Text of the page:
Discover cubism paintings for sale online today. Our curated online gallery showcases art from some of the most exciting Cubist painters working today. Whether you’re searching for a Cubist portrait or a still-life piece, our collection is ever-evolving. Browse our vast array of styles, subjects, and mediums, and discover the Cubism painting for you.
Ta Byrne's style follows the Cubist technique through her representation of crowded and frenzied scenes with a subverted perspective. Byrne's signature use of primary colours radiates drama, whilst clearly depicting a performance of some sort. Byrne's storytelling in Princess of Jazz Playing the Trumpet is reminiscent of Picasso’s arrangement in Les Demoiselles d’Avignon, and her profiles of figures in Conspirators Conspire reflect the faces of the early Analytical Cubist phase. Byrne's limited palette together with her geometric shapes and abstracted scenes create paintings that are as atmospheric as they are absorbing.
Taking inspiration from Synthetic Cubism, Simon M Smith works with tissue paper and intricate patterns to create soft abstract pieces. By combining pattern and collage, Smith creates a layered quality to his paintings and subverts the typical composition and perspective of traditional still life.
Cubism is an avant-garde movement and style of modern art. Cubism subverts traditional perspective and challenges conventional painting as a means of introducing a new way of seeing. Fuelled by the idea of ‘relativity’, Cubism breaks down the formal elements of a subject, and presents a deconstructed perspective.
Pioneered by Pablo Picasso and George Braques at the beginning of the twentieth century, Cubism came about as a response to the vast changes that were happening in the Western World. From the invention of photography to the developments in quantum mechanics, Cubism reacted against tradition and paved the way for a new type of art. Often regarded as the first instance of abstract art, Cubism takes its name from a comment made by art critic Louis Vauxcelles, who remarked that Braque’s paintings broke everything down to ‘geometric outlines, to cubes’.
Les Demoiselles d’Avignon by Picasso is seen as a proto-Cubist piece that has since had a profound influence on modern art. Many see this painting as a seminal piece for Cubism, and the foundation upon which the movement originated. During the early stages of his career, Picasso would typically work and rework on all his paintings, and in x-rays carried out since, previous paintings can be identified beneath Les Demoiselles d’Avignon. In the x-rays, as well as in the painting itself, African masks can be seen to have had a huge influence on Picasso’s Cubist process, and the breaking down of subject matter. First exhibited towards the end of the Cubist movement in 1916, Les Demoiselles d’Avignon was ridiculed and criticised by critics and artists alike. Constantly mocked and greatly misunderstood, the Cubist movement had to push its way through the adversity and judgement of the art world in the early twentieth century to become one of the most significant stages in the history of modern art.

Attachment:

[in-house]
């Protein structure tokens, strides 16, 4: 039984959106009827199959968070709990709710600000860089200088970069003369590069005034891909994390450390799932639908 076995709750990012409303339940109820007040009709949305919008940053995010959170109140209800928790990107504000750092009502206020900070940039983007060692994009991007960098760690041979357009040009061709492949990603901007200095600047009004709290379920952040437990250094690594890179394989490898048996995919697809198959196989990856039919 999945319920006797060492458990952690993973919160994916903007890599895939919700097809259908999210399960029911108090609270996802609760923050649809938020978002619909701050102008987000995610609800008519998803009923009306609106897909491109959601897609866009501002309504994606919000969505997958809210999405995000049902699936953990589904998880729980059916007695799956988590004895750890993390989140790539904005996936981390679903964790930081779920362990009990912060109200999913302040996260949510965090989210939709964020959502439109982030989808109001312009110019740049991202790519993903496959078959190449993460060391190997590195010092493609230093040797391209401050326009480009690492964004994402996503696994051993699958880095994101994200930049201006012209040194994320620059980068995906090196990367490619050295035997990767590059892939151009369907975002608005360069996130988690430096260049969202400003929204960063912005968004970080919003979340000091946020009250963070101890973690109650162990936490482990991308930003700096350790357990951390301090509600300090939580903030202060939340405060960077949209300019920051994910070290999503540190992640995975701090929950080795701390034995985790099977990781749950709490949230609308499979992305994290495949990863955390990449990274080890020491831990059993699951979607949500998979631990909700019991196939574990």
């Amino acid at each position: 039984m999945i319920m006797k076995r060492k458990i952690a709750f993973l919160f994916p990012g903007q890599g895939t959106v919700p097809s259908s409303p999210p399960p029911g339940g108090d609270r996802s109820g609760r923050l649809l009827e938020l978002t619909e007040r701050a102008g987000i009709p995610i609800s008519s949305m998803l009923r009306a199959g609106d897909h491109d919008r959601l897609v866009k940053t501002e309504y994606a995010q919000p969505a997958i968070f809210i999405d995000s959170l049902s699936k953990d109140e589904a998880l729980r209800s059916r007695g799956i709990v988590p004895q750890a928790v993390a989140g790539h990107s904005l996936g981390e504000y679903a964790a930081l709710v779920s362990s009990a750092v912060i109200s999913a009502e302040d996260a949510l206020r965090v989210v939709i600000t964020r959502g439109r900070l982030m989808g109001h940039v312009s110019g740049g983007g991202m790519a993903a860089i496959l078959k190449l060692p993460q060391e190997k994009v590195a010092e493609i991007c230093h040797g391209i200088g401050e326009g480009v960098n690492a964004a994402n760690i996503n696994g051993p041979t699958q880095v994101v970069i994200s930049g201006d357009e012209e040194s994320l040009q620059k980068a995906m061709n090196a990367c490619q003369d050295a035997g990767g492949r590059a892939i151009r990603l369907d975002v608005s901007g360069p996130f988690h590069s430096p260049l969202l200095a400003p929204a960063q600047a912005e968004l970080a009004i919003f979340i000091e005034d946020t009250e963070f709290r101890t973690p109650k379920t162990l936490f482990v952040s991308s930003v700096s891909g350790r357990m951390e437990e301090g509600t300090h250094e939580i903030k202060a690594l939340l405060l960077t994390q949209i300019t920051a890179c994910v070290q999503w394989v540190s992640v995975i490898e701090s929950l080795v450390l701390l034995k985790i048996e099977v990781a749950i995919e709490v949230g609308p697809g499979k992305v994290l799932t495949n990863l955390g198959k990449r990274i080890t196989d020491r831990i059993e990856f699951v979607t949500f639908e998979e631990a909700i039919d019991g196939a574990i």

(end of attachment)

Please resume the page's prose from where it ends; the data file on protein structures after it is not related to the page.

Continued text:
As well as being inspired by social and scientific developments, Cubism was greatly influenced by Cézanne, and his abandoning of perspective. Joined by the likes of Juan Gris, Fernand Léger, and Robert Delaunay, the Cubists sought to expose the deception of traditional art and ‘the illusion of space’, and instead represented things as they really were, rather than as how they seemed to be. By breaking down objects, figures and landscapes, the Cubists revealed multiple viewpoints and drew attention to the two-dimensional quality of a painting.
Analytical Cubism was the first phase of Cubism and focused on presenting many different perspectives within a painting. Typically characterised by darker and subdued colours, Analytical Cubism fragmented images and consisted largely of geometric shapes. Following this came Synthetic Cubism in 1912. Seen by some as an attempt to revitalise what were becoming indistinguishable styles and paintings between Picasso and Braques, Synthetic Cubism turned to collage, lighter colours and added texture. Replacing the limited palette of Analytical Cubism with found objects, patterned paper and newspaper print, Synthetic cubism flattened the image, completely doing away with ‘the illusion of space’.
Cubism looked both forwards and backward. Breaking the way for a new direction of art, whilst revisiting ‘primitive’ art, Cubism undid the conventions of traditional art and opened the doors to all art that would follow.
Cubism led the way for many other pivotal art movements of the twentieth century. From Futurism to Dadaism and Surrealism, the revolutionary fundamentals of Cubism became massively influential to the course of modern art. Today, Cubism can be recognised in everything from art to design to architecture. Due to the theory behind the movement, and the style itself, Cubism is both influential and instantly recognisable.